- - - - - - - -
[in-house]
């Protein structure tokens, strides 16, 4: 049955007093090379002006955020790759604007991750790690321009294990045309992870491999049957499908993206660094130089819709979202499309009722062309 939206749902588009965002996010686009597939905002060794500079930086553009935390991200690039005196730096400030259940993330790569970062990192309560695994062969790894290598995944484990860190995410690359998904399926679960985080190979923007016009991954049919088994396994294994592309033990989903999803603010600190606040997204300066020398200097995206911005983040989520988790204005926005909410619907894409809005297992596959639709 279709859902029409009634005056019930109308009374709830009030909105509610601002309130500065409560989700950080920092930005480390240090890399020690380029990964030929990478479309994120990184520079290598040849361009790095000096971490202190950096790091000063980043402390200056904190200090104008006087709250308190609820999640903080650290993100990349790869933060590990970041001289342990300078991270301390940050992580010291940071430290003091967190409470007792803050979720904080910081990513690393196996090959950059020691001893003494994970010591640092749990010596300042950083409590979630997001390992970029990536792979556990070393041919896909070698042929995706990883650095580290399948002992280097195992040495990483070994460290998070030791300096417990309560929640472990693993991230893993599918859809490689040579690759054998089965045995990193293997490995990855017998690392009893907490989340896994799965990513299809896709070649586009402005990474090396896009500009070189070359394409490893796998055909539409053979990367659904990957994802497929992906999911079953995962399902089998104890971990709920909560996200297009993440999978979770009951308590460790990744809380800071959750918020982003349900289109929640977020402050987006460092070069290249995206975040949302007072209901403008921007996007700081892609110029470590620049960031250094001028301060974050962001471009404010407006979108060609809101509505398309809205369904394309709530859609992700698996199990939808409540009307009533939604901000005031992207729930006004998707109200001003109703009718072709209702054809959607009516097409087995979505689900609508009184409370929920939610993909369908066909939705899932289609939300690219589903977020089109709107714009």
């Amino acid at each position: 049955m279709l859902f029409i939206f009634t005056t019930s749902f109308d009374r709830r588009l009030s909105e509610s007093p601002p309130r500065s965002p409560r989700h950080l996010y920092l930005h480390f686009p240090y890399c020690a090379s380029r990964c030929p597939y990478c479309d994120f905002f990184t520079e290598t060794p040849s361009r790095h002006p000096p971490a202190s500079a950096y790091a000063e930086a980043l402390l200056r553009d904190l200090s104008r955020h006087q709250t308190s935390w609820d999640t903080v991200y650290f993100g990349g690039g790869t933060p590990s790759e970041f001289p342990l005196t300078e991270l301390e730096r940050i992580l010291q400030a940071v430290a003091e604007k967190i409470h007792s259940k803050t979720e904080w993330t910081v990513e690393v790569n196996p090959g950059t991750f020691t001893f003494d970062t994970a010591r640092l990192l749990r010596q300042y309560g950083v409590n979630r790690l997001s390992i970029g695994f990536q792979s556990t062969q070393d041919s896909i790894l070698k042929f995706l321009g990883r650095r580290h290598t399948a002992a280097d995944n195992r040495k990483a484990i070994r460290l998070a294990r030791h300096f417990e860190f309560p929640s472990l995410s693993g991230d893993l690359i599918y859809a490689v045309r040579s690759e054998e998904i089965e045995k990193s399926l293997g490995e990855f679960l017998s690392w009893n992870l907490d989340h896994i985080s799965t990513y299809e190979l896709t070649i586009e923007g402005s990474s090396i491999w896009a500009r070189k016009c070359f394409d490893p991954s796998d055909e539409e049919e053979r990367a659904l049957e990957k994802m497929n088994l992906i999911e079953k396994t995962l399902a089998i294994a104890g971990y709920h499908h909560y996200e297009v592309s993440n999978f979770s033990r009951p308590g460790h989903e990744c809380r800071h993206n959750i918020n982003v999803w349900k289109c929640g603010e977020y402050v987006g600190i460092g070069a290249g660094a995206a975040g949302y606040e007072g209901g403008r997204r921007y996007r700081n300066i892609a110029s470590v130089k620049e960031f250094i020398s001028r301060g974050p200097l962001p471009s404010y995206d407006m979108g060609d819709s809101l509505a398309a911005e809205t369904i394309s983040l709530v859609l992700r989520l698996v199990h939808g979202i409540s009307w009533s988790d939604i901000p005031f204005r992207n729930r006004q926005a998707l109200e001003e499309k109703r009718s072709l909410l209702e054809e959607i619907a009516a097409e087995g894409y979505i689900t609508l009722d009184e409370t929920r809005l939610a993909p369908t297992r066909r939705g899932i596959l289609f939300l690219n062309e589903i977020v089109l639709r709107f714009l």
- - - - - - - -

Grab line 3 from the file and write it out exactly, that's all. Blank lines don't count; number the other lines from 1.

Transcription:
């Amino acid at each position: 049955m279709l859902f029409i939206f009634t005056t019930s749902f109308d009374r709830r588009l009030s909105e509610s007093p601002p309130r500065s965002p409560r989700h950080l996010y920092l930005h480390f686009p240090y890399c020690a090379s380029r990964c030929p597939y990478c479309d994120f905002f990184t520079e290598t060794p040849s361009r790095h002006p000096p971490a202190s500079a950096y790091a000063e930086a980043l402390l200056r553009d904190l200090s104008r955020h006087q709250t308190s935390w609820d999640t903080v991200y650290f993100g990349g690039g790869t933060p590990s790759e970041f001289p342990l005196t300078e991270l301390e730096r940050i992580l010291q400030a940071v430290a003091e604007k967190i409470h007792s259940k803050t979720e904080w993330t910081v990513e690393v790569n196996p090959g950059t991750f020691t001893f003494d970062t994970a010591r640092l990192l749990r010596q300042y309560g950083v409590n979630r790690l997001s390992i970029g695994f990536q792979s556990t062969q070393d041919s896909i790894l070698k042929f995706l321009g990883r650095r580290h290598t399948a002992a280097d995944n195992r040495k990483a484990i070994r460290l998070a294990r030791h300096f417990e860190f309560p929640s472990l995410s693993g991230d893993l690359i599918y859809a490689v045309r040579s690759e054998e998904i089965e045995k990193s399926l293997g490995e990855f679960l017998s690392w009893n992870l907490d989340h896994i985080s799965t990513y299809e190979l896709t070649i586009e923007g402005s990474s090396i491999w896009a500009r070189k016009c070359f394409d490893p991954s796998d055909e539409e049919e053979r990367a659904l049957e990957k994802m497929n088994l992906i999911e079953k396994t995962l399902a089998i294994a104890g971990y709920h499908h909560y996200e297009v592309s993440n999978f979770s033990r009951p308590g460790h989903e990744c809380r800071h993206n959750i918020n982003v999803w349900k289109c929640g603010e977020y402050v987006g600190i460092g070069a290249g660094a995206a975040g949302y606040e007072g209901g403008r997204r921007y996007r700081n300066i892609a110029s470590v130089k620049e960031f250094i020398s001028r301060g974050p200097l962001p471009s404010y995206d407006m979108g060609d819709s809101l509505a398309a911005e809205t369904i394309s983040l709530v859609l992700r989520l698996v199990h939808g979202i409540s009307w009533s988790d939604i901000p005031f204005r992207n729930r006004q926005a998707l109200e001003e499309k109703r009718s072709l909410l209702e054809e959607i619907a009516a097409e087995g894409y979505i689900t609508l009722d009184e409370t929920r809005l939610a993909p369908t297992r066909r939705g899932i596959l289609f939300l690219n062309e589903i977020v089109l639709r709107f714009l």